By Steve Brubaker, InfoCision Chief of Staff
Recently I was discussing a special Thanksgiving recipe, when the idea dawned on me:
Customer service is like serving a meal. You have to include the right ingredients if you want to create advocates that will rave about your company and its products and services to their social followers. If your customers aren’t happy, it could be due to the fact that you don’t have the right pieces in place.
Here’s what you need to create brand advocates:
High quality products and services: There is perhaps no substitute for quality. Customers expect that the things they buy will at least meet their expectations. So if you want to improve customer service, take a holistic approach and start by using their feedback to improve the things you are selling. It’s the most honest, and feedback that you will receive.
Gratitude: With Thanksgiving in the air, it’s the time of the year to think about giving back a bit. Here is one thing you can try: When customers call your contact center, review their recent purchases and consider giving them a small gift or rebate in exchange for their continued business — and for their patience waiting to speak with a representative. Customers will appreciate the act of gratitude, and may choose to reward your company by remaining loyal to your brand. This is the type of thing that can go viral on social media, too. You will be seen as a customer service thought leader.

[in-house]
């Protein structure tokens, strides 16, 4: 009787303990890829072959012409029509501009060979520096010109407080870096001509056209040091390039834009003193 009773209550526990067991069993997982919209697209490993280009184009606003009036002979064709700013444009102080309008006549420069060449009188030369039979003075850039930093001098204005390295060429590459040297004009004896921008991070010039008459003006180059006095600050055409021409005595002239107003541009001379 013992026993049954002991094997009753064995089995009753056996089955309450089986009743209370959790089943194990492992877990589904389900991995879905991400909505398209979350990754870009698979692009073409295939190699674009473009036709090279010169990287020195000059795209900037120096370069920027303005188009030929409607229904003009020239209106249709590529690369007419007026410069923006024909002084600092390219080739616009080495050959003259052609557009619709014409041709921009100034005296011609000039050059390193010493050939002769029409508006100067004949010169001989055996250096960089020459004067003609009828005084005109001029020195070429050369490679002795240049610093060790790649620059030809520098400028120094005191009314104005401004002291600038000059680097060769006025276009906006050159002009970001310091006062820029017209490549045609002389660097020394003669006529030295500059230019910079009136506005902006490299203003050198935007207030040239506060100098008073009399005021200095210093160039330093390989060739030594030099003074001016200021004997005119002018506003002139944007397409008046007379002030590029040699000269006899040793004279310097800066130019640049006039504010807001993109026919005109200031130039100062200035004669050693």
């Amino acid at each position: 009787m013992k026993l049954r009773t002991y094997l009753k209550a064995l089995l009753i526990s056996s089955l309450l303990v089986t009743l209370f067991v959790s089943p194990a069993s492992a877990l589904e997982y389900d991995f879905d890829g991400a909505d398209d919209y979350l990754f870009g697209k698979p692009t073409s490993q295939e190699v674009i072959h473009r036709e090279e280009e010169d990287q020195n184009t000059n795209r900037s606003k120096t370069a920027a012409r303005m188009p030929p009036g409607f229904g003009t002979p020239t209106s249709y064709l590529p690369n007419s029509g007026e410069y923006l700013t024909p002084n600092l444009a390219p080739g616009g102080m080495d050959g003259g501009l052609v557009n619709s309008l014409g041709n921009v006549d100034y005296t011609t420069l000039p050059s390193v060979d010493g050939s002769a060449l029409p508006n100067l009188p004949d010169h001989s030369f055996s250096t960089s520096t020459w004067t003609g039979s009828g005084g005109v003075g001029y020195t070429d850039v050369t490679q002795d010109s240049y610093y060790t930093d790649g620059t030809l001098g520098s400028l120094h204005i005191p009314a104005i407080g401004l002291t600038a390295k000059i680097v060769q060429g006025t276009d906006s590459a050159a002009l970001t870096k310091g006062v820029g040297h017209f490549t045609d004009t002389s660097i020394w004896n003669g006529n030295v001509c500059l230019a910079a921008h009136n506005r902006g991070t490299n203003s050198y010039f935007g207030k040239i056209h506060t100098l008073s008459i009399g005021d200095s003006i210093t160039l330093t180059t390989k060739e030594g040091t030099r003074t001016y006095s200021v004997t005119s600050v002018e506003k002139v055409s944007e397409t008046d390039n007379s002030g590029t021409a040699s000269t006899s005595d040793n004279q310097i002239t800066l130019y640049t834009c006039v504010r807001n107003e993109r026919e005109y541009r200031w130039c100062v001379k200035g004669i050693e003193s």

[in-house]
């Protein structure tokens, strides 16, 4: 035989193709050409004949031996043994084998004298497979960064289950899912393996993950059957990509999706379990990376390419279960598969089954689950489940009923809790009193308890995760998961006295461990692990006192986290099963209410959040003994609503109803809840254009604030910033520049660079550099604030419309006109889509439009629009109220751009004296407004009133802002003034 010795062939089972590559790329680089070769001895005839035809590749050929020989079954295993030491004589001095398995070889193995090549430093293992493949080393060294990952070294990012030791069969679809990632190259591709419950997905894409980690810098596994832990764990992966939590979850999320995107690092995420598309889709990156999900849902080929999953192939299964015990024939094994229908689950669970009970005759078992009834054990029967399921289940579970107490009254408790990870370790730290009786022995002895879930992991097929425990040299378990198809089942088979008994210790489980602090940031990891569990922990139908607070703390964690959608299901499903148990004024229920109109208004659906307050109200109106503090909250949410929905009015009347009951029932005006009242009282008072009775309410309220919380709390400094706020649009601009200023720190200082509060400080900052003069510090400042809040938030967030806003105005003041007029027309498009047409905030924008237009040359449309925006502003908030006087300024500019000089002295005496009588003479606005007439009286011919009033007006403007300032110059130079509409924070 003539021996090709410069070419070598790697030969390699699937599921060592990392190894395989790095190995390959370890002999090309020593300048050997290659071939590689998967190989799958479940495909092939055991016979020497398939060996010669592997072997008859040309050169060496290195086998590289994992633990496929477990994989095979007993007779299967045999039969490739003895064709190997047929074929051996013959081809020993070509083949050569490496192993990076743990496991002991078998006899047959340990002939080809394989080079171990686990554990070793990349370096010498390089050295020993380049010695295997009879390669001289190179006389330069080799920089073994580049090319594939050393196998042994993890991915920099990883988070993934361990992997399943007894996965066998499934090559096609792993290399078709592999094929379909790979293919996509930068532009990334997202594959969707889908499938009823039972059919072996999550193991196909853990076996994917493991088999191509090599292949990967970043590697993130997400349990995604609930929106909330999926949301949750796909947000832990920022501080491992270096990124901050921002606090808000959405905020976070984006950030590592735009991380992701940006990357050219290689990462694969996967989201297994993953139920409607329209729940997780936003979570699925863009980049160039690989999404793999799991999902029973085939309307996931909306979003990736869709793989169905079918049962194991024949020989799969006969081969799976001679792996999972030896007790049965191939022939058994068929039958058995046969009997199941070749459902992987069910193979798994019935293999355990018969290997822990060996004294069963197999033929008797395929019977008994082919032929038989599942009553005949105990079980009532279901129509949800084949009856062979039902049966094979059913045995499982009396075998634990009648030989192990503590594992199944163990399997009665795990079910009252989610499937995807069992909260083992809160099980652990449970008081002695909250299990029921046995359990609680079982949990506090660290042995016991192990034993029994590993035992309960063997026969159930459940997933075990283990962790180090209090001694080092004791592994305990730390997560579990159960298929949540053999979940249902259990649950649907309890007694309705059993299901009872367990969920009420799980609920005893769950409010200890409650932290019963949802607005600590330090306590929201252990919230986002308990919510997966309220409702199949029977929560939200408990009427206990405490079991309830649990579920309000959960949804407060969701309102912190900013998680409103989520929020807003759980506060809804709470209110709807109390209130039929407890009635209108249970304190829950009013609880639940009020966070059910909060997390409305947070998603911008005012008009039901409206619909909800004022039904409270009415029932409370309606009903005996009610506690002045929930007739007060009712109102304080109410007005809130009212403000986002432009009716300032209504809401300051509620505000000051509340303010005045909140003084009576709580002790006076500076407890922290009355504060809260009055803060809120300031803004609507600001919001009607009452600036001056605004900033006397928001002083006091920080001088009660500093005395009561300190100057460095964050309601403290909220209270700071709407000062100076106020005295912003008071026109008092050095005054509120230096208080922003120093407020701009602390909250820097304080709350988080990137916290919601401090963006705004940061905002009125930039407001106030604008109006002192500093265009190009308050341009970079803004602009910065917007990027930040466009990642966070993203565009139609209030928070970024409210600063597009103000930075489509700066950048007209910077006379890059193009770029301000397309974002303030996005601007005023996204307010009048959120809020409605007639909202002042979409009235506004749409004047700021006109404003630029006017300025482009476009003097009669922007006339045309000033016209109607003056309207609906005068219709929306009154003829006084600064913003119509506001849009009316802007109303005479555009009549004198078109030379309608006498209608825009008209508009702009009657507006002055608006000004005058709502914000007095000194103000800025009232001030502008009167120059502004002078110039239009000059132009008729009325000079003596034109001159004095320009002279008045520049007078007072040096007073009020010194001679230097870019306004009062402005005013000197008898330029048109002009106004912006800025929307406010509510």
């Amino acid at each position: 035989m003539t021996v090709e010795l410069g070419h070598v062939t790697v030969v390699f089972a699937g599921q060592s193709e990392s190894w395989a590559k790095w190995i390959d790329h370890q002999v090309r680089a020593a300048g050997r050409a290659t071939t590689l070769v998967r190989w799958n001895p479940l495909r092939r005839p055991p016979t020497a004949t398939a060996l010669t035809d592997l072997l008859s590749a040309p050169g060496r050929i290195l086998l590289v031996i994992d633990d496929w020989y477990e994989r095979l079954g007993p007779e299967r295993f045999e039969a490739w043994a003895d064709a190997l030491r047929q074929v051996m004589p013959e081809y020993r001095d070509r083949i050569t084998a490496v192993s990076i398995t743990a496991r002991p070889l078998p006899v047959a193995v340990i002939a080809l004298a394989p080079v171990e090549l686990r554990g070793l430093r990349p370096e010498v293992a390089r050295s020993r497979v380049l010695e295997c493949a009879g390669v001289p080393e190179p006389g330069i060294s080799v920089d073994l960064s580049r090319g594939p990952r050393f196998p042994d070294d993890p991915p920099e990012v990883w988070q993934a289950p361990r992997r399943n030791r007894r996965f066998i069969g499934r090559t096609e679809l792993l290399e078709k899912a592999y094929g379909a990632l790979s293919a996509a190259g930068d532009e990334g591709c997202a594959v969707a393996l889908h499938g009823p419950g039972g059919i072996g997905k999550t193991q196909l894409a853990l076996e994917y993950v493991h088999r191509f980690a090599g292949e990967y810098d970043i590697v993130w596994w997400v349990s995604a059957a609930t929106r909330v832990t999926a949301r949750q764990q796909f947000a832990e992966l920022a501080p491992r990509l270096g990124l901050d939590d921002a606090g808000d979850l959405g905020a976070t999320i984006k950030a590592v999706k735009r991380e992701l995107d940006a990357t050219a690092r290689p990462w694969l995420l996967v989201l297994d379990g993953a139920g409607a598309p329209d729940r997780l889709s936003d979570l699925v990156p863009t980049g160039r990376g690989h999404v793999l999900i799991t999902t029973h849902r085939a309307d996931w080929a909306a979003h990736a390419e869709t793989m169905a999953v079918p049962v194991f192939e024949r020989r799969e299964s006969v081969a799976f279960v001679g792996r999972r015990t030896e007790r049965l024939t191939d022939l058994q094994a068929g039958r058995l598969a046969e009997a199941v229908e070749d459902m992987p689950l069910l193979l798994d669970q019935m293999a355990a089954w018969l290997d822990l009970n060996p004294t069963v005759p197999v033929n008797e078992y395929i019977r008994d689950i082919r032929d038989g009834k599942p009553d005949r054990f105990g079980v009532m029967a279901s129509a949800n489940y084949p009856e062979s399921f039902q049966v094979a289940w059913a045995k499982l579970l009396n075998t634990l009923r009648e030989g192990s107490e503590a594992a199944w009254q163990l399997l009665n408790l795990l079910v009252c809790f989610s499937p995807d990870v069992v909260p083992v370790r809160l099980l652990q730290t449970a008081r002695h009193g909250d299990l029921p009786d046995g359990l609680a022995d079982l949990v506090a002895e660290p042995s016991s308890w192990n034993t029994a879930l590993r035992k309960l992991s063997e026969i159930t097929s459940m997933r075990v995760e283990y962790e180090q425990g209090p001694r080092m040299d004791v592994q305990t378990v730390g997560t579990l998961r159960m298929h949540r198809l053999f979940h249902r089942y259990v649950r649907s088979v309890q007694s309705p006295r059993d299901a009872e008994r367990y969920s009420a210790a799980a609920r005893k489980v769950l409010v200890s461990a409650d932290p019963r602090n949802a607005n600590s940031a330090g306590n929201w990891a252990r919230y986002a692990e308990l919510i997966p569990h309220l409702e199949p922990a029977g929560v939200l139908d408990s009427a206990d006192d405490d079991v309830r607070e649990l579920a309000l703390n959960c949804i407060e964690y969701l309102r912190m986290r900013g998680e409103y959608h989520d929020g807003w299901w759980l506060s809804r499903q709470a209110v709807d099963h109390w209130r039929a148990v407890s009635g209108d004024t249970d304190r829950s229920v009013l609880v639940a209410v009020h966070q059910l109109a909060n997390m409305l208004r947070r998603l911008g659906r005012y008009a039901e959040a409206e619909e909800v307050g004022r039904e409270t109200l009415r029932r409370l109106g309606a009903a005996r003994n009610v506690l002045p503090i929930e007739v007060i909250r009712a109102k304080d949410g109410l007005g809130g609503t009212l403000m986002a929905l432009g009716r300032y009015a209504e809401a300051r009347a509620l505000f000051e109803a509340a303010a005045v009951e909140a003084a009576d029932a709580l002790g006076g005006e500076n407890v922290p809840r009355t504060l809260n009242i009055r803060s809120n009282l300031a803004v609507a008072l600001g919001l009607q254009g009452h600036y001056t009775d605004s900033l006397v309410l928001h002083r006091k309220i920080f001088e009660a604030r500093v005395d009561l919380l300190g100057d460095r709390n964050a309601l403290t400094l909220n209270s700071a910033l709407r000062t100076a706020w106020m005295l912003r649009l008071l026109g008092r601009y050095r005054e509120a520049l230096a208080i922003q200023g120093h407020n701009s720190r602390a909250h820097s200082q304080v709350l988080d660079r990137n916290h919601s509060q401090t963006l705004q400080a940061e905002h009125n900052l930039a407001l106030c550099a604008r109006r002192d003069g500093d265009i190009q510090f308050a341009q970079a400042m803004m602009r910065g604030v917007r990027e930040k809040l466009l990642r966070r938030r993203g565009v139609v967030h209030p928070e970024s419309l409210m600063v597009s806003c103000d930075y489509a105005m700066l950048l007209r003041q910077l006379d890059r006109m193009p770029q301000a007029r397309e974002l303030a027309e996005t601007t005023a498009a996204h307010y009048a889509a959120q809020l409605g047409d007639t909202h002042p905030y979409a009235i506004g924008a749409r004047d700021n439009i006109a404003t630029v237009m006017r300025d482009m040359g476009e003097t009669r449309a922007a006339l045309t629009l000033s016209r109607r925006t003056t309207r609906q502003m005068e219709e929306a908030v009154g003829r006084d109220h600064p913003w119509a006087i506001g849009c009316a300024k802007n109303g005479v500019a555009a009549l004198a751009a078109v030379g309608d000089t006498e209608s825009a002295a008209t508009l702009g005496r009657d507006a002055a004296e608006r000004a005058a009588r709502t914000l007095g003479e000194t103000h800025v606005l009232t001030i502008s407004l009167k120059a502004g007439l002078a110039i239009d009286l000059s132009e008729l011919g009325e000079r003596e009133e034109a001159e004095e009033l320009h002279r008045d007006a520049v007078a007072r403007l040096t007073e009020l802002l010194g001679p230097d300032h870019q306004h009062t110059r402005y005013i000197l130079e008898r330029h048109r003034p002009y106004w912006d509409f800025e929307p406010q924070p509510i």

Empathy: Of course, you don’t have to buy anything to win over your customers. One of the easiest ways to do so is also free. It can be done by training your contact center agents to show empathy during all interactions. Customers will be much more receptive to agents that are chatty, friendly and willing to be flexible in helping them accommodate their needs. Being treated with dignity, it should be noted, is now a top customer demand that you need to be aware of.
Restraint: Sometimes, there is nothing an agent can do to calm down a customer over the phone. Customers can get very angry, especially when they feel they have been wronged. In this situation, the best thing an agent can do is to show restraint. An agent should let the customer talk, and interject only at the right time when the customer indicates that he or she may be receptive to hearing with the person has to say. By letting a customer vent, and showing empathy, it’s possible to diffuse the situation and get to a point where a cordial conversation can take place. Sometimes, an agent can even get mad too! Customer service requires acting at times — and the best agents can do this seamlessly.
Stellar communication: I’m not talking about communications technologies here. The communication I am referring to has to do with demonstrating good old fashioned values. Emails should be returned promptly. Customers should never have to wait too long to speak with a representatives. Billing matters should be handled quickly and professionally. And advice and consideration should always be accepted and passed along for review.